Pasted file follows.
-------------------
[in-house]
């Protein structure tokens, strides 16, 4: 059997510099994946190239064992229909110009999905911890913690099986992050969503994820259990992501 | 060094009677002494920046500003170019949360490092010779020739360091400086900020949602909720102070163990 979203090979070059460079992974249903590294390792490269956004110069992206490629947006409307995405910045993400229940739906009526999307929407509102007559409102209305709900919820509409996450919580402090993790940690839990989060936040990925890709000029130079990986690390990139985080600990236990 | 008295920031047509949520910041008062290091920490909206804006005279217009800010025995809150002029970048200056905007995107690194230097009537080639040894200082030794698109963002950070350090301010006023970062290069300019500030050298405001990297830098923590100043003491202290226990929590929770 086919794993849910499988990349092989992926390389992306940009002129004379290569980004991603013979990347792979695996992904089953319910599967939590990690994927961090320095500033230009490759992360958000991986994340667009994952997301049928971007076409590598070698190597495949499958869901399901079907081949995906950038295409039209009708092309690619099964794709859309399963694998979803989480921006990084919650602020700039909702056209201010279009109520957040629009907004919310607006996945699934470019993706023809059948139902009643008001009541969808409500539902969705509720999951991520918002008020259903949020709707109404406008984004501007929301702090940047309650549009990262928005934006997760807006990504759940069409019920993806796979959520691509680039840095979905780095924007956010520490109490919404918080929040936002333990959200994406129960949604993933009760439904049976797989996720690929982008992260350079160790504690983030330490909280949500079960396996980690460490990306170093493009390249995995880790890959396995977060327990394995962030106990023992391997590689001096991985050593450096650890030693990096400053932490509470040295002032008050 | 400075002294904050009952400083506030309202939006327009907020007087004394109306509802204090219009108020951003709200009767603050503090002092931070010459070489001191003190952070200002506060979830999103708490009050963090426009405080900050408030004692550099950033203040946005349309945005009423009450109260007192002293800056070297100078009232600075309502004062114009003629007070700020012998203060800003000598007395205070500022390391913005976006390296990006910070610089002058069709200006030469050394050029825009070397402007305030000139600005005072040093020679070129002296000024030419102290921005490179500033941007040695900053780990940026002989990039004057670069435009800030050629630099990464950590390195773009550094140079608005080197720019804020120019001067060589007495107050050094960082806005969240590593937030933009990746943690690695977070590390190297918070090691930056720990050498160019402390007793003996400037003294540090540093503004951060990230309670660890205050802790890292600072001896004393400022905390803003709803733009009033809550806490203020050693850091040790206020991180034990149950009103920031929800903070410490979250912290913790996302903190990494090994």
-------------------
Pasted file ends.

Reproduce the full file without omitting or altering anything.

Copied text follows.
[in-house]
């Protein structure tokens, strides 16, 4: 059997510099994946190239064992229909110009999905911890913690099986992050969503994820259990992501 | 060094009677002494920046500003170019949360490092010779020739360091400086900020949602909720102070163990 979203090979070059460079992974249903590294390792490269956004110069992206490629947006409307995405910045993400229940739906009526999307929407509102007559409102209305709900919820509409996450919580402090993790940690839990989060936040990925890709000029130079990986690390990139985080600990236990 | 008295920031047509949520910041008062290091920490909206804006005279217009800010025995809150002029970048200056905007995107690194230097009537080639040894200082030794698109963002950070350090301010006023970062290069300019500030050298405001990297830098923590100043003491202290226990929590929770 086919794993849910499988990349092989992926390389992306940009002129004379290569980004991603013979990347792979695996992904089953319910599967939590990690994927961090320095500033230009490759992360958000991986994340667009994952997301049928971007076409590598070698190597495949499958869901399901079907081949995906950038295409039209009708092309690619099964794709859309399963694998979803989480921006990084919650602020700039909702056209201010279009109520957040629009907004919310607006996945699934470019993706023809059948139902009643008001009541969808409500539902969705509720999951991520918002008020259903949020709707109404406008984004501007929301702090940047309650549009990262928005934006997760807006990504759940069409019920993806796979959520691509680039840095979905780095924007956010520490109490919404918080929040936002333990959200994406129960949604993933009760439904049976797989996720690929982008992260350079160790504690983030330490909280949500079960396996980690460490990306170093493009390249995995880790890959396995977060327990394995962030106990023992391997590689001096991985050593450096650890030693990096400053932490509470040295002032008050 | 400075002294904050009952400083506030309202939006327009907020007087004394109306509802204090219009108020951003709200009767603050503090002092931070010459070489001191003190952070200002506060979830999103708490009050963090426009405080900050408030004692550099950033203040946005349309945005009423009450109260007192002293800056070297100078009232600075309502004062114009003629007070700020012998203060800003000598007395205070500022390391913005976006390296990006910070610089002058069709200006030469050394050029825009070397402007305030000139600005005072040093020679070129002296000024030419102290921005490179500033941007040695900053780990940026002989990039004057670069435009800030050629630099990464950590390195773009550094140079608005080197720019804020120019001067060589007495107050050094960082806005969240590593937030933009990746943690690695977070590390190297918070090691930056720990050498160019402390007793003996400037003294540090540093503004951060990230309670660890205050802790890292600072001896004393400022905390803003709803733009009033809550806490203020050693850091040790206020991180034990149950009103920031929800903070410490979250912290913790996302903190990494090994």